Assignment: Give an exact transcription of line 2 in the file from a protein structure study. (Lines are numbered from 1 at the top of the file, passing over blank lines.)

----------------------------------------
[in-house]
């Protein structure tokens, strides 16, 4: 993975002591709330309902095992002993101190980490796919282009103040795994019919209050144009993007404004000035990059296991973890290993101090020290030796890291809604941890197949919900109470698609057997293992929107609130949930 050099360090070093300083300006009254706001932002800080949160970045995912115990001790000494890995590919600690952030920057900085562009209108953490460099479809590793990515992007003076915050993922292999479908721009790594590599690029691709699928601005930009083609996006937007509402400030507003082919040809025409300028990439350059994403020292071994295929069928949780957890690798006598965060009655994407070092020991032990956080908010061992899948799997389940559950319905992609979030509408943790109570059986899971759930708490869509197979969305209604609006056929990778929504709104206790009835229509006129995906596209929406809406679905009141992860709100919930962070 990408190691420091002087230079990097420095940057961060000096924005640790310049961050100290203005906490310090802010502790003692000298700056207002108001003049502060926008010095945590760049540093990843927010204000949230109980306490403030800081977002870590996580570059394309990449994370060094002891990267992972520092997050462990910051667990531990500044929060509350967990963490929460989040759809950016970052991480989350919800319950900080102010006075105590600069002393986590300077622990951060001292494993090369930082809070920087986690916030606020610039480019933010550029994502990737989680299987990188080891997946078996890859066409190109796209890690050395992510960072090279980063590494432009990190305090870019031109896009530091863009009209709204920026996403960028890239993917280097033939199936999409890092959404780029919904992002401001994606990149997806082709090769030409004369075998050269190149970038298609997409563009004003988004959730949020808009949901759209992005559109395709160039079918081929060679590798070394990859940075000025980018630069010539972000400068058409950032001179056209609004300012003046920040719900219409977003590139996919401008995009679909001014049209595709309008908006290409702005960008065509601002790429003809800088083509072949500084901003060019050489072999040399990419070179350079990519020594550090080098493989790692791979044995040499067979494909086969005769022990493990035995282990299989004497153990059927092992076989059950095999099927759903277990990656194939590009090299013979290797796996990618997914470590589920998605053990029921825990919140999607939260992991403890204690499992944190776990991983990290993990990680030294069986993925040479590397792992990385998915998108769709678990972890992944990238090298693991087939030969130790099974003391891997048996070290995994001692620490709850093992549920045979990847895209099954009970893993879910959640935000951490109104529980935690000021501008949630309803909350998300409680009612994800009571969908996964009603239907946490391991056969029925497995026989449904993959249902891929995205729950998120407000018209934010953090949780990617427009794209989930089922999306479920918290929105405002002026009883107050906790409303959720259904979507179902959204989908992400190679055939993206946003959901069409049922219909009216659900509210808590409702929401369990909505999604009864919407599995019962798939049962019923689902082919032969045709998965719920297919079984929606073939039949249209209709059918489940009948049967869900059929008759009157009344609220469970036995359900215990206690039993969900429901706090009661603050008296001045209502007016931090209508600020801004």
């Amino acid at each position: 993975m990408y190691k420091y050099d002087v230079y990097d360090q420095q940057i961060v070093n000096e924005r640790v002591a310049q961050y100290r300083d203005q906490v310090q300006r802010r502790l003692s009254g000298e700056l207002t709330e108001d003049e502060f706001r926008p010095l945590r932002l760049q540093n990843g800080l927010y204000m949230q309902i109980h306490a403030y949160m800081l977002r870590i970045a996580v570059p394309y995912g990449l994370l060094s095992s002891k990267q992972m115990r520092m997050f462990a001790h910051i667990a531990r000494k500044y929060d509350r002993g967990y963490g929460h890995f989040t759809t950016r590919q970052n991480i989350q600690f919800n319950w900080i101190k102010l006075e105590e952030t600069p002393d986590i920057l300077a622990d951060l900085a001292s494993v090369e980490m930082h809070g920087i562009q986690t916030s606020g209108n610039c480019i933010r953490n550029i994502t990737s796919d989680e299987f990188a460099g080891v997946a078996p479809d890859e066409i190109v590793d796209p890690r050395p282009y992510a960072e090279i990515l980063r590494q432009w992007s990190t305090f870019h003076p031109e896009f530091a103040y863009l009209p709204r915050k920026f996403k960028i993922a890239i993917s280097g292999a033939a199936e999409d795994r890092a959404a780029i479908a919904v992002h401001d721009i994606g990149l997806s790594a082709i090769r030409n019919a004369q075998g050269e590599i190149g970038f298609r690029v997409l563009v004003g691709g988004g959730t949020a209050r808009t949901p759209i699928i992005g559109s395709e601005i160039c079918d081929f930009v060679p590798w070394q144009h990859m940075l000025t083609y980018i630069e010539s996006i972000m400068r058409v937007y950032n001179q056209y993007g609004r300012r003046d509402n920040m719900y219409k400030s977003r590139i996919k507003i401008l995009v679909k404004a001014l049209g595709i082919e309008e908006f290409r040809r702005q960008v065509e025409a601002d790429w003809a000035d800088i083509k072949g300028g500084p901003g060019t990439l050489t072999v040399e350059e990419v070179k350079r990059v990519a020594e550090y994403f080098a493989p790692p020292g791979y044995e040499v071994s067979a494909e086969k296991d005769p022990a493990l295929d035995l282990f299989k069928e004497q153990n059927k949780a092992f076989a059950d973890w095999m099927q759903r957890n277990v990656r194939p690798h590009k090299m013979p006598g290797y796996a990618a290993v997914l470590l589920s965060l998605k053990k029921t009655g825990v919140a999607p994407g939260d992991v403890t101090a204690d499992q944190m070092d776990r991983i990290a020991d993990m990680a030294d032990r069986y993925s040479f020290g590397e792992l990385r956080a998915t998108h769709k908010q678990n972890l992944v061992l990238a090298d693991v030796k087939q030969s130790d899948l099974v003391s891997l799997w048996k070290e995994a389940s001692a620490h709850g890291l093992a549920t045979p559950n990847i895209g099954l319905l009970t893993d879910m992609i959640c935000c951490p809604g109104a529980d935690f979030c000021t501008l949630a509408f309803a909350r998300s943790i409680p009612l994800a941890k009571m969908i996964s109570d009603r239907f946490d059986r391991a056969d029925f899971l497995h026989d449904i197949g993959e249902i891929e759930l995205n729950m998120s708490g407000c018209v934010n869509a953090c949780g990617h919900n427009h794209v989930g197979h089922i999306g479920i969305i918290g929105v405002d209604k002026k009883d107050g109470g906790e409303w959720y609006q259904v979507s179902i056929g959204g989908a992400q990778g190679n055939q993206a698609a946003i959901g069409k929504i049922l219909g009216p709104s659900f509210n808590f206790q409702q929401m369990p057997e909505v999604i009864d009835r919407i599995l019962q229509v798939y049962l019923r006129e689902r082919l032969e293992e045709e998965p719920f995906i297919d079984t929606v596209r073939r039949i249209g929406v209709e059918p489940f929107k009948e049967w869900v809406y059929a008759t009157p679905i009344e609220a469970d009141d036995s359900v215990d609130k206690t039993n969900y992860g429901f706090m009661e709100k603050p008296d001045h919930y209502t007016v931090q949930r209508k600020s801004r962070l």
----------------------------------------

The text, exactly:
């Protein structure tokens, strides 16, 4: 993975002591709330309902095992002993101190980490796919282009103040795994019919209050144009993007404004000035990059296991973890290993101090020290030796890291809604941890197949919900109470698609057997293992929107609130949930 050099360090070093300083300006009254706001932002800080949160970045995912115990001790000494890995590919600690952030920057900085562009209108953490460099479809590793990515992007003076915050993922292999479908721009790594590599690029691709699928601005930009083609996006937007509402400030507003082919040809025409300028990439350059994403020292071994295929069928949780957890690798006598965060009655994407070092020991032990956080908010061992899948799997389940559950319905992609979030509408943790109570059986899971759930708490869509197979969305209604609006056929990778929504709104206790009835229509006129995906596209929406809406679905009141992860709100919930962070 990408190691420091002087230079990097420095940057961060000096924005640790310049961050100290203005906490310090802010502790003692000298700056207002108001003049502060926008010095945590760049540093990843927010204000949230109980306490403030800081977002870590996580570059394309990449994370060094002891990267992972520092997050462990910051667990531990500044929060509350967990963490929460989040759809950016970052991480989350919800319950900080102010006075105590600069002393986590300077622990951060001292494993090369930082809070920087986690916030606020610039480019933010550029994502990737989680299987990188080891997946078996890859066409190109796209890690050395992510960072090279980063590494432009990190305090870019031109896009530091863009009209709204920026996403960028890239993917280097033939199936999409890092959404780029919904992002401001994606990149997806082709090769030409004369075998050269190149970038298609997409563009004003988004959730949020808009949901759209992005559109395709160039079918081929060679590798070394990859940075000025980018630069010539972000400068058409950032001179056209609004300012003046920040719900219409977003590139996919401008995009679909001014049209595709309008908006290409702005960008065509601002790429003809800088083509072949500084901003060019050489072999040399990419070179350079990519020594550090080098493989790692791979044995040499067979494909086969005769022990493990035995282990299989004497153990059927092992076989059950095999099927759903277990990656194939590009090299013979290797796996990618997914470590589920998605053990029921825990919140999607939260992991403890204690499992944190776990991983990290993990990680030294069986993925040479590397792992990385998915998108769709678990972890992944990238090298693991087939030969130790099974003391891997048996070290995994001692620490709850093992549920045979990847895209099954009970893993879910959640935000951490109104529980935690000021501008949630309803909350998300409680009612994800009571969908996964009603239907946490391991056969029925497995026989449904993959249902891929995205729950998120407000018209934010953090949780990617427009794209989930089922999306479920918290929105405002002026009883107050906790409303959720259904979507179902959204989908992400190679055939993206946003959901069409049922219909009216659900509210808590409702929401369990909505999604009864919407599995019962798939049962019923689902082919032969045709998965719920297919079984929606073939039949249209209709059918489940009948049967869900059929008759009157009344609220469970036995359900215990206690039993969900429901706090009661603050008296001045209502007016931090209508600020801004």